Norfolk and Norwich Hospital in England is – where I started my career in England. We used to have our academic meetings in Mckee lecture hall. Mckee and Farrar were legendary surgeons who designed the “metal on metal” hip joint, the very first of its kind. This robust joint could let people do activities of their choice. This laid foundations for the famous “Birmingham metal on metal hip”. Perhaps, it’s the most robust hardware ever to be designed, to go in human body and last for decades.
While the materials of joint replacements were evolving every decade, the surgical techniques were being perfected in every possible way. Along with hip replacement, effects were on to be able to replace other joints in the body, like the shoulder, elbow etc., to benefit patients with Arthritis. In older days, joint replacement was a major undertaking. It was a lengthy, complicated surgery leading to lot of blood loss and extended hospital stay. As the surgical and anaesthetic techniques evolved, we could do these surgeries quickly, using tissue friendly techniques; blood loss became minimal. Post-operative pain control improved and thus joint replacements became widespread and popular, giving safe, pain free and lasting results to millions.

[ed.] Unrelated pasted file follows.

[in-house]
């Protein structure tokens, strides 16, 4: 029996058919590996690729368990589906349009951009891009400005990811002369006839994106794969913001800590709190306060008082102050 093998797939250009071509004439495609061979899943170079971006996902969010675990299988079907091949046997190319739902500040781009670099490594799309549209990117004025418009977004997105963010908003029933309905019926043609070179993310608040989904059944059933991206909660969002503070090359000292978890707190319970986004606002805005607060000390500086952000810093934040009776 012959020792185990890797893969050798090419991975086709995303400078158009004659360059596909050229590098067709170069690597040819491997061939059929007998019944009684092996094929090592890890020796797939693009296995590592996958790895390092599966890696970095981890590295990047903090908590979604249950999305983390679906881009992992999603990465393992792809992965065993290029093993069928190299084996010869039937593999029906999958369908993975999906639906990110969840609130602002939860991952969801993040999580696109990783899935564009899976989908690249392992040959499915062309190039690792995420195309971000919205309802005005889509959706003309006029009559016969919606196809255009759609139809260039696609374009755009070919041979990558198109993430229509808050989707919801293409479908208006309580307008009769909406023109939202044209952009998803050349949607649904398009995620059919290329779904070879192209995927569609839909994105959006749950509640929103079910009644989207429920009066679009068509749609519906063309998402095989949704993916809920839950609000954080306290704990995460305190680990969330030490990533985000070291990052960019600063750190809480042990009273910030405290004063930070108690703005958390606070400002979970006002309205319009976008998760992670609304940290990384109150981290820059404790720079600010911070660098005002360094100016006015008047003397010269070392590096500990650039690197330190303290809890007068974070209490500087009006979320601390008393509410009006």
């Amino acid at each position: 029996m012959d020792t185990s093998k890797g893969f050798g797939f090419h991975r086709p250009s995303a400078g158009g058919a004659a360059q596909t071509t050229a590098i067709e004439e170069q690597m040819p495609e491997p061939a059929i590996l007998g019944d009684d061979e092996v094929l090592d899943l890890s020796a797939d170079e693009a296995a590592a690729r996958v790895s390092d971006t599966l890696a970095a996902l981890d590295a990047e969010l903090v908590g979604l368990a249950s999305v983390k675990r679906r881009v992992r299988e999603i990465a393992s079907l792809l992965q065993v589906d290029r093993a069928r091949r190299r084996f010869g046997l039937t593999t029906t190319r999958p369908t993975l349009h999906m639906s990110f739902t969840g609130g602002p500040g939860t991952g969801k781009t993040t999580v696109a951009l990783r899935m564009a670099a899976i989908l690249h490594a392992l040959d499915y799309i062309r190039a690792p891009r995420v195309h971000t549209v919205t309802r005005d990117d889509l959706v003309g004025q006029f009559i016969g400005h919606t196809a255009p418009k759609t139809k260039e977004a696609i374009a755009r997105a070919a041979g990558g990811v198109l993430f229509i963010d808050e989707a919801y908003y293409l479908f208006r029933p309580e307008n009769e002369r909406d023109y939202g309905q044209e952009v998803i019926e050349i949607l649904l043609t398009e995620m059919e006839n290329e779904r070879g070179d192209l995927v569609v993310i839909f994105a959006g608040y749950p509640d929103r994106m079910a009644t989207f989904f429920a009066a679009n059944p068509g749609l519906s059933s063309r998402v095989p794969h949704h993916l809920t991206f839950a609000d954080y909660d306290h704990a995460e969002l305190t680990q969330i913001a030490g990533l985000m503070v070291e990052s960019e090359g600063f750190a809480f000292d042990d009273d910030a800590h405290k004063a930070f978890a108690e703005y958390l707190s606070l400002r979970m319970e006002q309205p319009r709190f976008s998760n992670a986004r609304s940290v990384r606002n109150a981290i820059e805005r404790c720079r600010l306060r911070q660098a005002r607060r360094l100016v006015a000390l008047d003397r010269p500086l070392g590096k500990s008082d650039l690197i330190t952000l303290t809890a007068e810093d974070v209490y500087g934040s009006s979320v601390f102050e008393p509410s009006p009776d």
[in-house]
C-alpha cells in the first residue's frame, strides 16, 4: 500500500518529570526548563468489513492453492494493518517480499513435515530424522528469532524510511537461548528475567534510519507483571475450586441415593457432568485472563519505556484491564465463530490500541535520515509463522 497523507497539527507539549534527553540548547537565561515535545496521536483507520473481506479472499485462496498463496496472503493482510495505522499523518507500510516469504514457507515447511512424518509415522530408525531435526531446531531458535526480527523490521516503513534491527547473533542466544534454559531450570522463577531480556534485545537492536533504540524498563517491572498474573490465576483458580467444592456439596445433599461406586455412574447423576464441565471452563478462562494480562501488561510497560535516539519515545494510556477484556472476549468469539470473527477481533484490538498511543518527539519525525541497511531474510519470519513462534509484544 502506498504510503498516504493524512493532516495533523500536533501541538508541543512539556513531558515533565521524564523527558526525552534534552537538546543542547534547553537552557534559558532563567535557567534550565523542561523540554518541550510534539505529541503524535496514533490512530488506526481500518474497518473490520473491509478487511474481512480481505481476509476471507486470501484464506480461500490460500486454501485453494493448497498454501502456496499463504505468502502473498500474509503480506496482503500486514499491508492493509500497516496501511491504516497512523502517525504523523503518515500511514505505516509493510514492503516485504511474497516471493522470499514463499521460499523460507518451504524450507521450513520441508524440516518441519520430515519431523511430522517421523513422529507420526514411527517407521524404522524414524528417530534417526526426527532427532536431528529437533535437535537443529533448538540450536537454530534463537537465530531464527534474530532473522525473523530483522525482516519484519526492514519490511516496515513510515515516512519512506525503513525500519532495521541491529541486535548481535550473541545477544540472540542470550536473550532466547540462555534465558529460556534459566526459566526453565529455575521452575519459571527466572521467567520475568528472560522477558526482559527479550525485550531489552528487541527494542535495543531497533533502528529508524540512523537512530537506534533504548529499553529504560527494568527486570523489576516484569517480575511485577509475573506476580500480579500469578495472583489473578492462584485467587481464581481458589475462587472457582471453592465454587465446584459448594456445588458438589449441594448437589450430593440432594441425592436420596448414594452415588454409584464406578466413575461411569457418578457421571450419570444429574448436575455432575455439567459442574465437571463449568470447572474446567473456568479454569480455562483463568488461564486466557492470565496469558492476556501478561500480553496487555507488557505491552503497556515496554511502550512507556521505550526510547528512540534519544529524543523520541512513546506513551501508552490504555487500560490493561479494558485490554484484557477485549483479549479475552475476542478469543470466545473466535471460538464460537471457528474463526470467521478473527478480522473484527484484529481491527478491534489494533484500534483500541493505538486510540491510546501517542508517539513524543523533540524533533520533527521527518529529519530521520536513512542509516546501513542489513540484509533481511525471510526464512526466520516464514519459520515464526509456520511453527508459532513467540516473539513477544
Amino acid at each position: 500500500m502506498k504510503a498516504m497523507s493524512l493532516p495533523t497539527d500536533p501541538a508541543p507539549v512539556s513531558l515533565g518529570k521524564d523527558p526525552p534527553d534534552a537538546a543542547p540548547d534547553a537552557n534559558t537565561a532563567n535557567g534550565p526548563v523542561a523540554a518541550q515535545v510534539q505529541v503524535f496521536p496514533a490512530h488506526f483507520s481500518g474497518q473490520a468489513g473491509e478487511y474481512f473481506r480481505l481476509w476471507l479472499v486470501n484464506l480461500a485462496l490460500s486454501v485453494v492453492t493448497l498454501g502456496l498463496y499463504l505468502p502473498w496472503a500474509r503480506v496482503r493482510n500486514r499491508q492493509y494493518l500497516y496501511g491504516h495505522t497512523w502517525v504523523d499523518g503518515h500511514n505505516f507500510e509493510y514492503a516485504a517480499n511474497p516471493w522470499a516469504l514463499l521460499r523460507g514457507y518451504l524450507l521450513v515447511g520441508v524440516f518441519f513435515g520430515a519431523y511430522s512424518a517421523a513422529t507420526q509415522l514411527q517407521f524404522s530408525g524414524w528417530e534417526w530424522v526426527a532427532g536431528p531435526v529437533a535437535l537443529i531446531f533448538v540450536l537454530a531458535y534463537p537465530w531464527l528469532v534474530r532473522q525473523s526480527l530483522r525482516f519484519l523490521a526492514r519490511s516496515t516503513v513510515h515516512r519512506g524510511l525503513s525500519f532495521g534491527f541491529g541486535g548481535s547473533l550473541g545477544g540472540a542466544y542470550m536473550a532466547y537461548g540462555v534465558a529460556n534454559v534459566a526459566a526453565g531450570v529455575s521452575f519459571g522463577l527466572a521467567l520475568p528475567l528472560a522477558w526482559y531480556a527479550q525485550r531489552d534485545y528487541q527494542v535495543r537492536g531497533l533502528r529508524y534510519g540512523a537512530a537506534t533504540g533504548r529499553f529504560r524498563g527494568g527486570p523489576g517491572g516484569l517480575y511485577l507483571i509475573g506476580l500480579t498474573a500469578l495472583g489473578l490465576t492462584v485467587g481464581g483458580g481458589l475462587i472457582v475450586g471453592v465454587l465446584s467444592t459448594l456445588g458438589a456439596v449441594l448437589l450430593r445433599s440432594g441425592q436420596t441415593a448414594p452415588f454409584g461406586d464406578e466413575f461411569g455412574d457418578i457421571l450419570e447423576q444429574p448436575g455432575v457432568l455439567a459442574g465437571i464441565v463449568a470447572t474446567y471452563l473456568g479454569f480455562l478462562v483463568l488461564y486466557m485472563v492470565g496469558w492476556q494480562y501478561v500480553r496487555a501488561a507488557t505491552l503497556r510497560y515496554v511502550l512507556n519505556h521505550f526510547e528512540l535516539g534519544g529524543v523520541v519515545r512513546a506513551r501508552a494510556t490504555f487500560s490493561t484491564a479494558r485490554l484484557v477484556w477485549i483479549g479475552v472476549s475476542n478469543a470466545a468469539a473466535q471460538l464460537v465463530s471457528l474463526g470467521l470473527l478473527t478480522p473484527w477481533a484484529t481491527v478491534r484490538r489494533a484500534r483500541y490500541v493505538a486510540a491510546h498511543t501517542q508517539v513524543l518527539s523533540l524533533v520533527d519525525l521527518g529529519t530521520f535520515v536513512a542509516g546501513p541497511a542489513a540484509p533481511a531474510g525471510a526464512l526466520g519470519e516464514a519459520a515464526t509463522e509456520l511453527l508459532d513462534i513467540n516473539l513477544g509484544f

Titanium alloys were developed around second world war time. Titanium is light, strong and especially friendly to bone. It quickly gained popularity in the field of prosthetic design and stayed there. Further advances came along in seventies and eighties. The articulating surfaces of prosthetic joints evolved after ceramics came into play. Ceramic balls and bearings almost never wear out, increasing longevity and robustness of joints further. The fixation of these prostheses to bone pioneered by John Charnley, using acrylic cement evolved in a very unique way. Methods were devised to coat the prosthetic joints with “calcium hydroxyapatite” or titanium wire mesh, making the prosthesis a bone friendly device. Such prostheses literally “healed” to bone to become permanent part of our body. This allowed us to perform joint replacement surgeries for much younger people.
In the old days, joint replacements were only performed on senior patients. Now it’s a huge boon to many young sufferers of arthritis, who would be otherwise crippled. We perform “cement less ceramic joint replacements” for young people where coated titanium alloy prostheses are used along with ceramic bearings.
Small joints like fingers are lightweight so, carbon joints were developed for them.